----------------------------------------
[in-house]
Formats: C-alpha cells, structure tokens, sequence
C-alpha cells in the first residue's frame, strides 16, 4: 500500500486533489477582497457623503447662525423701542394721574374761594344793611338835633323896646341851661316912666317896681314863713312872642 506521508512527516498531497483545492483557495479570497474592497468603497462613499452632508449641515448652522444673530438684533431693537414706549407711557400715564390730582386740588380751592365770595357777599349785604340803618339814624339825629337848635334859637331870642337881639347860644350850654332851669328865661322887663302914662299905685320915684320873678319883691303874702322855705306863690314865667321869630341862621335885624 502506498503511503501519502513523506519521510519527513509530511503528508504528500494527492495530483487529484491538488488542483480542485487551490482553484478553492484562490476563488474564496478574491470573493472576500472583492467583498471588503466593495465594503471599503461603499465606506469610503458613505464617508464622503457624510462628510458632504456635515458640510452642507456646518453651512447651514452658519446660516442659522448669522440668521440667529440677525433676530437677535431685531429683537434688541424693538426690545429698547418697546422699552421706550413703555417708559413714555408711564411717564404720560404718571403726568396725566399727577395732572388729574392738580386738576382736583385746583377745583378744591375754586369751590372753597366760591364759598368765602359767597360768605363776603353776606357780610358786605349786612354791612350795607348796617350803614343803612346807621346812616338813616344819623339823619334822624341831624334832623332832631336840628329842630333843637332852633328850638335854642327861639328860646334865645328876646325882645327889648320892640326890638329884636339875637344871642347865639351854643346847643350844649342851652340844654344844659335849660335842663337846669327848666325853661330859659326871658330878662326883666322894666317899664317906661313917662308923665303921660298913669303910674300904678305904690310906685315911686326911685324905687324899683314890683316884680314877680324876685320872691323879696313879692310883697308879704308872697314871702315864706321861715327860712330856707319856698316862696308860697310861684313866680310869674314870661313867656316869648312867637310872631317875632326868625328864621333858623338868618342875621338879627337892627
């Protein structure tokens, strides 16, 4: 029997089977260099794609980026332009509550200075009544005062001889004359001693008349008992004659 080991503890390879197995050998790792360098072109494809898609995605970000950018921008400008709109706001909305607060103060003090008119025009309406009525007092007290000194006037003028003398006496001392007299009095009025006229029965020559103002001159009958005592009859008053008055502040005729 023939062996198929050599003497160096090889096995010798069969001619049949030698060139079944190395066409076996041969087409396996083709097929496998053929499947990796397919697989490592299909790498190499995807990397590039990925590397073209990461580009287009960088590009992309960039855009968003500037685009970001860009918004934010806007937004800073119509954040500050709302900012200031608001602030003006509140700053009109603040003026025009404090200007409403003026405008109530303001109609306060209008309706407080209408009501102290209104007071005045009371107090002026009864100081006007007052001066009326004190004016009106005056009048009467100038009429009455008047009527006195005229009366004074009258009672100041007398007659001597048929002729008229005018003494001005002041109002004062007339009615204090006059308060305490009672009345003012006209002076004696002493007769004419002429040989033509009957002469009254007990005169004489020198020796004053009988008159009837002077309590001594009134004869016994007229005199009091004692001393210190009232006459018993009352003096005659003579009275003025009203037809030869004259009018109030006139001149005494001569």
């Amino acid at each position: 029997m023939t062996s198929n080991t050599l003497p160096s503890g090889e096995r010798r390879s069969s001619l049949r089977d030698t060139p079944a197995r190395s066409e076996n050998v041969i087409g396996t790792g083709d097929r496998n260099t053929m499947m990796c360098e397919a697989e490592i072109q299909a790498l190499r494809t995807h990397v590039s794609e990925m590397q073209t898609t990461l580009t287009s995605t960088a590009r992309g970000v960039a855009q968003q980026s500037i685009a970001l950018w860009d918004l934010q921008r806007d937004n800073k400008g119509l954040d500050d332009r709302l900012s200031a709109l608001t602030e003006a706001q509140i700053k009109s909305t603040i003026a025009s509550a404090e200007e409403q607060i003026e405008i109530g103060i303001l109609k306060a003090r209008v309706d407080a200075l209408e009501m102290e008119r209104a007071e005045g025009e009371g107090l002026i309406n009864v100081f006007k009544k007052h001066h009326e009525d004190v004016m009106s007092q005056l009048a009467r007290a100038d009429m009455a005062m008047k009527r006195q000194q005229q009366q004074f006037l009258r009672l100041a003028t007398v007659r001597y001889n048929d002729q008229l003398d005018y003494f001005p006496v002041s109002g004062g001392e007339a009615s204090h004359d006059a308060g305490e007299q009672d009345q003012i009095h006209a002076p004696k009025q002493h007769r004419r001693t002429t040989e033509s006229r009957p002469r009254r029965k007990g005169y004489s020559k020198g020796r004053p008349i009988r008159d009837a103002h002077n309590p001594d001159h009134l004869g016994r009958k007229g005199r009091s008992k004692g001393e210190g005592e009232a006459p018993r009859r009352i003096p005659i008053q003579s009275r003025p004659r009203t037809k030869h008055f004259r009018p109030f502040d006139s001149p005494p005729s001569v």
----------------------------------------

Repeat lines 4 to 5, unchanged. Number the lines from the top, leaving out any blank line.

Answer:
């Protein structure tokens, strides 16, 4: 029997089977260099794609980026332009509550200075009544005062001889004359001693008349008992004659 080991503890390879197995050998790792360098072109494809898609995605970000950018921008400008709109706001909305607060103060003090008119025009309406009525007092007290000194006037003028003398006496001392007299009095009025006229029965020559103002001159009958005592009859008053008055502040005729 023939062996198929050599003497160096090889096995010798069969001619049949030698060139079944190395066409076996041969087409396996083709097929496998053929499947990796397919697989490592299909790498190499995807990397590039990925590397073209990461580009287009960088590009992309960039855009968003500037685009970001860009918004934010806007937004800073119509954040500050709302900012200031608001602030003006509140700053009109603040003026025009404090200007409403003026405008109530303001109609306060209008309706407080209408009501102290209104007071005045009371107090002026009864100081006007007052001066009326004190004016009106005056009048009467100038009429009455008047009527006195005229009366004074009258009672100041007398007659001597048929002729008229005018003494001005002041109002004062007339009615204090006059308060305490009672009345003012006209002076004696002493007769004419002429040989033509009957002469009254007990005169004489020198020796004053009988008159009837002077309590001594009134004869016994007229005199009091004692001393210190009232006459018993009352003096005659003579009275003025009203037809030869004259009018109030006139001149005494001569």
């Amino acid at each position: 029997m023939t062996s198929n080991t050599l003497p160096s503890g090889e096995r010798r390879s069969s001619l049949r089977d030698t060139p079944a197995r190395s066409e076996n050998v041969i087409g396996t790792g083709d097929r496998n260099t053929m499947m990796c360098e397919a697989e490592i072109q299909a790498l190499r494809t995807h990397v590039s794609e990925m590397q073209t898609t990461l580009t287009s995605t960088a590009r992309g970000v960039a855009q968003q980026s500037i685009a970001l950018w860009d918004l934010q921008r806007d937004n800073k400008g119509l954040d500050d332009r709302l900012s200031a709109l608001t602030e003006a706001q509140i700053k009109s909305t603040i003026a025009s509550a404090e200007e409403q607060i003026e405008i109530g103060i303001l109609k306060a003090r209008v309706d407080a200075l209408e009501m102290e008119r209104a007071e005045g025009e009371g107090l002026i309406n009864v100081f006007k009544k007052h001066h009326e009525d004190v004016m009106s007092q005056l009048a009467r007290a100038d009429m009455a005062m008047k009527r006195q000194q005229q009366q004074f006037l009258r009672l100041a003028t007398v007659r001597y001889n048929d002729q008229l003398d005018y003494f001005p006496v002041s109002g004062g001392e007339a009615s204090h004359d006059a308060g305490e007299q009672d009345q003012i009095h006209a002076p004696k009025q002493h007769r004419r001693t002429t040989e033509s006229r009957p002469r009254r029965k007990g005169y004489s020559k020198g020796r004053p008349i009988r008159d009837a103002h002077n309590p001594d001159h009134l004869g016994r009958k007229g005199r009091s008992k004692g001393e210190g005592e009232a006459p018993r009859r009352i003096p005659i008053q003579s009275r003025p004659r009203t037809k030869h008055f004259r009018p109030f502040d006139s001149p005494p005729s001569v």